allow extension methods to be defined in instance classes
Currently, extension methods can only be defined in a static class. It would be very helpful if an extension method could also be defined in an instance class, so that this was possible:
public class Foo
public void DoBar()
private static Baz GetBaz(this IQux qux, string s)
// Get Baz from qux here...
This simply enables a more fluent syntax for private helper methods. This can improve readability of the code compared to a more procedural-looking use of normal static helper methods.
The current workaround is to define a new internal static class, but that opens those helper methods to be used from other classes in the assembly, and sometimes such private helper methods aren't ready for that (they may not properly protect their invariants).
An alternative to the above code would be to allow extension methods to be defined in (private) nested classes.
Shiv Kumar commented
First off this is a bad idea.
Secondly, extension methods are really compiler magic and don't really exist on the class that you're extending. Your suggestion will modify the class.
Wouter Vos commented
Seems to me extension methods are quite a change and can be unexpected by other programmers. Allowing any class to extend any other class goes in against the separation of responsibilities.
Instead, define a separate class for all extension methods on a specific class, ClassNameExtensions. Yes this will lead to more codefiles, but at least it's clear where all extension methods are located.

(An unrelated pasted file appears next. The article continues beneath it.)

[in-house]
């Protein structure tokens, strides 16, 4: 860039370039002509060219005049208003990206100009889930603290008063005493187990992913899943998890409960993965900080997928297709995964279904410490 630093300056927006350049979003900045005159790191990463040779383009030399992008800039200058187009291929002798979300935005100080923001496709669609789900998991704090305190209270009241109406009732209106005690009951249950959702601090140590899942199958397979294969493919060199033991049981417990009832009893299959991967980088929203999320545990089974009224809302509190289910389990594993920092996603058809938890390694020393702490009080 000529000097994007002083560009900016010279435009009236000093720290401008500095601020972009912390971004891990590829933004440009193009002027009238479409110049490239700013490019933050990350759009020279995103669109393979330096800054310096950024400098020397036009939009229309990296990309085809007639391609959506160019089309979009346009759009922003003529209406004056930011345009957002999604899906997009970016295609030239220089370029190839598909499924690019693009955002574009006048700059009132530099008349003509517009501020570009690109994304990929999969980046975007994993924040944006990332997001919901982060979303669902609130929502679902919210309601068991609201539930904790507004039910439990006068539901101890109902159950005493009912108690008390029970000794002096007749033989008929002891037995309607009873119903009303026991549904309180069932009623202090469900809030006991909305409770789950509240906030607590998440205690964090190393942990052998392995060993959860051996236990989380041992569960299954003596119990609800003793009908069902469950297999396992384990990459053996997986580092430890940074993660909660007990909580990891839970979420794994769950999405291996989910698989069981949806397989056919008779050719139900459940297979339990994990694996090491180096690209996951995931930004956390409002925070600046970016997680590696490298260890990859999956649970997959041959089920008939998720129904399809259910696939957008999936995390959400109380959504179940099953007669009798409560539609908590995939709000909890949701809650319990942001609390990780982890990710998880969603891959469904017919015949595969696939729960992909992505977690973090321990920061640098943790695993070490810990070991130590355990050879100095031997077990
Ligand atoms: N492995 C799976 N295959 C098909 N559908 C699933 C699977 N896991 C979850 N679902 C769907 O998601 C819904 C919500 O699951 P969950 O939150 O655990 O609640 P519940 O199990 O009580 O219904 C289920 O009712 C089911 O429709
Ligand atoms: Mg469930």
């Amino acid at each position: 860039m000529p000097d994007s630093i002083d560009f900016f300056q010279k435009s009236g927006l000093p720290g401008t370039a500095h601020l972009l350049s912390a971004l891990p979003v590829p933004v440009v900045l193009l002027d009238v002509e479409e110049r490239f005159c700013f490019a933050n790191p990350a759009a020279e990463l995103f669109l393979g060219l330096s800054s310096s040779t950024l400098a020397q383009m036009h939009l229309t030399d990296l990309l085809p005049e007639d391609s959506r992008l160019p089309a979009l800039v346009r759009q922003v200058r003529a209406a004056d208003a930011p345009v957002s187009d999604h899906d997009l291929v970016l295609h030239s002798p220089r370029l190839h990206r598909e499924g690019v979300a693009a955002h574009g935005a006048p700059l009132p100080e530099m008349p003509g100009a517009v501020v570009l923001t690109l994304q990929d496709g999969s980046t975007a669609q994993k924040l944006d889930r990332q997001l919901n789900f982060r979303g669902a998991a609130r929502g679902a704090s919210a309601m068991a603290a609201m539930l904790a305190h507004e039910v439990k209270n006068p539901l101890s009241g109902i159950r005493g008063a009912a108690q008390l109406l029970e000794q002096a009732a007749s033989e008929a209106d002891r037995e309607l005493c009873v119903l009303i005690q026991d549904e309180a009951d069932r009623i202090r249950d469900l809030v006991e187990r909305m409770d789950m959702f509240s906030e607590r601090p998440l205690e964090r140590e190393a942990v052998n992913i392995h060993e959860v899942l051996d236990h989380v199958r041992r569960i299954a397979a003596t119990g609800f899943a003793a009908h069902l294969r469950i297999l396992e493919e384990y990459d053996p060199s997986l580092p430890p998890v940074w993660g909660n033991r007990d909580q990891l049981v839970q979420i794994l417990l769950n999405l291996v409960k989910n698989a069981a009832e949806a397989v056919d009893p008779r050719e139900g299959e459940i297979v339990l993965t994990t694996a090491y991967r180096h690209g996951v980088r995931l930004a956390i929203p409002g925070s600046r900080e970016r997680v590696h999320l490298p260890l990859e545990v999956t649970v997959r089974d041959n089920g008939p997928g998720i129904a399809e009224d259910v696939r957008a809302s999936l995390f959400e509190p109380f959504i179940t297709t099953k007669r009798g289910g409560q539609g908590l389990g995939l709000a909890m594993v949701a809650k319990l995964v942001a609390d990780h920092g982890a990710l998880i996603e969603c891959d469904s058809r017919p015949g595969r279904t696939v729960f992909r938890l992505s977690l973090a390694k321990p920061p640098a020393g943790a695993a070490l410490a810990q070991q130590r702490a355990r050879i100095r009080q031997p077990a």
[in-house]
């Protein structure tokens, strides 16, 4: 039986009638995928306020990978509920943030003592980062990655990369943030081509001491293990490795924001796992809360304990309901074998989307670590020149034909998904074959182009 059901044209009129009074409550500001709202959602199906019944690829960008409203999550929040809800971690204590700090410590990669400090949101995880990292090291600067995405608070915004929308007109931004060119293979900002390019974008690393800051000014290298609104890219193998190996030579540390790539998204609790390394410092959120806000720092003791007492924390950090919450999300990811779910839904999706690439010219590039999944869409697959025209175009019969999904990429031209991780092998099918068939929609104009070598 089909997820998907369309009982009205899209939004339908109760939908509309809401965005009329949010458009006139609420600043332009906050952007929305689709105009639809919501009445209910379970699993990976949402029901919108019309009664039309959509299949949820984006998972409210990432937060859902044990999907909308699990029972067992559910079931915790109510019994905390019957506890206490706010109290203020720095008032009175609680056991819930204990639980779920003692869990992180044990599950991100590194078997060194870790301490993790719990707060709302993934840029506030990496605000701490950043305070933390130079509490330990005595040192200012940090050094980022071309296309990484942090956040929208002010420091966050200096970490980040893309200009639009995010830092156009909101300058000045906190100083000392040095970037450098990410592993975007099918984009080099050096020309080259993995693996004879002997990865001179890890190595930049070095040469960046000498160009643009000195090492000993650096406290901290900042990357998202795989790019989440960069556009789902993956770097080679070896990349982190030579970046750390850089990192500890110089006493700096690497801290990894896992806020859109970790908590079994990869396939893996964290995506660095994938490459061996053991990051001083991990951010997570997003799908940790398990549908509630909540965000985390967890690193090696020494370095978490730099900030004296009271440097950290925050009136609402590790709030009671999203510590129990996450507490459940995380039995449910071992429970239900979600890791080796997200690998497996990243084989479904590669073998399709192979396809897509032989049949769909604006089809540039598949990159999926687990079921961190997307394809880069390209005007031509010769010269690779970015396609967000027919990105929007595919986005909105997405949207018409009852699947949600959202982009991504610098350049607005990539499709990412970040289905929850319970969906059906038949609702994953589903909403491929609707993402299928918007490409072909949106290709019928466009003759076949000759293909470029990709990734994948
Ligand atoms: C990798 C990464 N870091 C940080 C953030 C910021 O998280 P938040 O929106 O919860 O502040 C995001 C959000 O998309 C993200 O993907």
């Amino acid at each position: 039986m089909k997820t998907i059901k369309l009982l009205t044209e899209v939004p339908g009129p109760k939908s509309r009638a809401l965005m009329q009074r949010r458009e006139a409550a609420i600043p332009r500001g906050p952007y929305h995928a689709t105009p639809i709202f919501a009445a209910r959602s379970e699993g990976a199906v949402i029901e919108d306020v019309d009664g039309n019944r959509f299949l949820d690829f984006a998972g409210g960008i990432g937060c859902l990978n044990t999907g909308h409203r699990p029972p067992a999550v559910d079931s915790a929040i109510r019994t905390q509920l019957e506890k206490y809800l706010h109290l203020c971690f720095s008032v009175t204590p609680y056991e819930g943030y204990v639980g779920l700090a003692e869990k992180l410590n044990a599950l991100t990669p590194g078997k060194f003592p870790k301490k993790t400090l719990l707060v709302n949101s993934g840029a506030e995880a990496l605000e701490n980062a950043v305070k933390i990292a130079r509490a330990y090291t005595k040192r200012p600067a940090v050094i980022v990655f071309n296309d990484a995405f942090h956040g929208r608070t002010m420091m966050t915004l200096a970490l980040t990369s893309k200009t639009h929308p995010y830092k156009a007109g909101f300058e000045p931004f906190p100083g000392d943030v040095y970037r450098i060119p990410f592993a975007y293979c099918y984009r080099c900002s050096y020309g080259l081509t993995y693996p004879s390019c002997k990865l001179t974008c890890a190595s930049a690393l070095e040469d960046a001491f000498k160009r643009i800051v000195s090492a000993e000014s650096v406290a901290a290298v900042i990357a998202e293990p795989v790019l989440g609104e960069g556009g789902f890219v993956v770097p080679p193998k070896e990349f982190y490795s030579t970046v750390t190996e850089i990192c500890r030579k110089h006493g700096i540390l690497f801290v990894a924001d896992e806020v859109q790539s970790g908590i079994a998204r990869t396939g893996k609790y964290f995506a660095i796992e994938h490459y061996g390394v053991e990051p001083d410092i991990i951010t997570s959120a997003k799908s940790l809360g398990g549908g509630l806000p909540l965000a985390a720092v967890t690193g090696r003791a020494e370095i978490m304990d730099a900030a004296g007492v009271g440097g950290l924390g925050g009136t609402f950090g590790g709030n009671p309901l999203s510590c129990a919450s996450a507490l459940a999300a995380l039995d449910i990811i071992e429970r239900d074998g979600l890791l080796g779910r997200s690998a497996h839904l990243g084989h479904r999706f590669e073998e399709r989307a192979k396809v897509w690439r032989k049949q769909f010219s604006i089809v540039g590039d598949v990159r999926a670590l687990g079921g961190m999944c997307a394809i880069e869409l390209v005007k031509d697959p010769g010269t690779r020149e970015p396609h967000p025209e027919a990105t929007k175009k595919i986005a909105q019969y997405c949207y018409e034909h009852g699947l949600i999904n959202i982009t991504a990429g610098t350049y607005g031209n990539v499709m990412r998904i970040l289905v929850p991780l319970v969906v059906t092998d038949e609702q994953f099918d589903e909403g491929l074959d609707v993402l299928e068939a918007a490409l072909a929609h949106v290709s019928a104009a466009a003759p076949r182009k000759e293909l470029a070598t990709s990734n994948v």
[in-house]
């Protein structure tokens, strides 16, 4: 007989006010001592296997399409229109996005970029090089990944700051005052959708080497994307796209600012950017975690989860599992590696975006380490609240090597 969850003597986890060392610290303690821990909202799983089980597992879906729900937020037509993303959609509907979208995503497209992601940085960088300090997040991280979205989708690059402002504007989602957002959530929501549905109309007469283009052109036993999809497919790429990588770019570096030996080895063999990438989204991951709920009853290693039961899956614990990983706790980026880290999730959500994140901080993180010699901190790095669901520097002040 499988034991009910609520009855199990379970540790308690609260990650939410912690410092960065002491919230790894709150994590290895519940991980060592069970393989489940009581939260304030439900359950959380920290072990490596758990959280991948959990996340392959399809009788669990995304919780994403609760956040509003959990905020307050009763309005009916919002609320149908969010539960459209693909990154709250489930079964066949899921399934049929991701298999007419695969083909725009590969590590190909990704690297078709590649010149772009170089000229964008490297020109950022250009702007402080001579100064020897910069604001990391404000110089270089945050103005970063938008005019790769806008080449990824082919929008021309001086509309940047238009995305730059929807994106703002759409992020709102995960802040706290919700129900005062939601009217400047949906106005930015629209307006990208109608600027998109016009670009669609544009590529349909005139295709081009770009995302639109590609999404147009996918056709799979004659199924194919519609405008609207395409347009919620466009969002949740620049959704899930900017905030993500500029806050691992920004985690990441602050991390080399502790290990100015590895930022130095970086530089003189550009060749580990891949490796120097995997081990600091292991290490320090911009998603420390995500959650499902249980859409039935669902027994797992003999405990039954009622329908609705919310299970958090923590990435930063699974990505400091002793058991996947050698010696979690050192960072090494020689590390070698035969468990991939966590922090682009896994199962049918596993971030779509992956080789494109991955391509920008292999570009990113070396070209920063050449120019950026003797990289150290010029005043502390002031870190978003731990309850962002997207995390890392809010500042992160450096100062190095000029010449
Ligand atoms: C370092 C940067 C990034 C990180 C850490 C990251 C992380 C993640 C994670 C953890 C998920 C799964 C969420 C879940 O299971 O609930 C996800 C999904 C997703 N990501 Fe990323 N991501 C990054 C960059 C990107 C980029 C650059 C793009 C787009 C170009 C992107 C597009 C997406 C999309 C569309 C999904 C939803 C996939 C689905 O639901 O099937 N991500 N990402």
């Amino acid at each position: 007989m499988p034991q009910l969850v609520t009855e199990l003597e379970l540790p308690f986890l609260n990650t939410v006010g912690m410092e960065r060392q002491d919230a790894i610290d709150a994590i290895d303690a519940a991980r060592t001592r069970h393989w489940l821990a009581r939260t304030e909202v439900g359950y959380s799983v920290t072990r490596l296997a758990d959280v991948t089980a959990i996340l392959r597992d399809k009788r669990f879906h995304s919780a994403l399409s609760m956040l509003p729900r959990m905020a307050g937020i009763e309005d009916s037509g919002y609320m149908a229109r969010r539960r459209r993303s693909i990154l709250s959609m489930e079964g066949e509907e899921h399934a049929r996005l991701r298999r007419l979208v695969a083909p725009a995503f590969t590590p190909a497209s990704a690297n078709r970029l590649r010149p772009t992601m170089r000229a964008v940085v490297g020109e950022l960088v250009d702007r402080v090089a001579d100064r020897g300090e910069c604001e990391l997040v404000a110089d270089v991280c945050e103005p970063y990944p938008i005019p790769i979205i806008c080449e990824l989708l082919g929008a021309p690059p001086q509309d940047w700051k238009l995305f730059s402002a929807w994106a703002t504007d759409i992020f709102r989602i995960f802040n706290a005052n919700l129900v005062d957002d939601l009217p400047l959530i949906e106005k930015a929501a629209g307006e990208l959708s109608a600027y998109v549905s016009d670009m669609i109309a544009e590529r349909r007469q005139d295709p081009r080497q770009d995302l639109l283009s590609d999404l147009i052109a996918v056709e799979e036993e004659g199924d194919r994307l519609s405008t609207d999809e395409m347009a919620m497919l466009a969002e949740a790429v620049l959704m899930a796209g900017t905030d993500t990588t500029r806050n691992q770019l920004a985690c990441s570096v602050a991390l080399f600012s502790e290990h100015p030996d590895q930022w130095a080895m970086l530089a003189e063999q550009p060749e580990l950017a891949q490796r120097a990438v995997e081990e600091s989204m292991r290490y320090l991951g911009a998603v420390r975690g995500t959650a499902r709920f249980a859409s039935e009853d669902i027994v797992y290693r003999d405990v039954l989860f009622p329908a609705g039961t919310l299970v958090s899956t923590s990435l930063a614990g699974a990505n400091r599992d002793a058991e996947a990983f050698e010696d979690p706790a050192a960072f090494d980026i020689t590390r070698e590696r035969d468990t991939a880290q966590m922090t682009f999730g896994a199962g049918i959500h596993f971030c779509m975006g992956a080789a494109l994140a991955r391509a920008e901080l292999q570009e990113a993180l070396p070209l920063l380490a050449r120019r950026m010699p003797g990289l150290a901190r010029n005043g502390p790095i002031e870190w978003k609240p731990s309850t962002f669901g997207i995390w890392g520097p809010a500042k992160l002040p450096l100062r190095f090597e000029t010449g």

Dan Rabb commented
This seems like a limitation of the C# specification, and not Visual Studio.
Nobody Real commented
I doubt anything like this will happen, since extension methods are only possible because they are static. To put this another way, extension methods are just syntactic sugar over a call like this: myObject.MyExtension() is really MyExtension(myObject). In other words, extension methods don't *REALLY* add methods to objects, it just pretends to do. They would essentially have to change the basic nature of the object model, making all objects dynamic in order to do this, and I don't see that happening.. and if it did, we probably wouldn't like it.
It's funny, you know, I had thought of this some time ago and I got persuaded to the opposite (see this: http://social.msdn.microsoft.com/Forums/nl/csharpgeneral/thread/6618afba-9cad-4322-a5f3-e4391ae35f03). Indeed, I now look at this in a different way than back then. It doesn't sound very good nor helpful.
As a workaround, you can make a separate namespace for the extension method.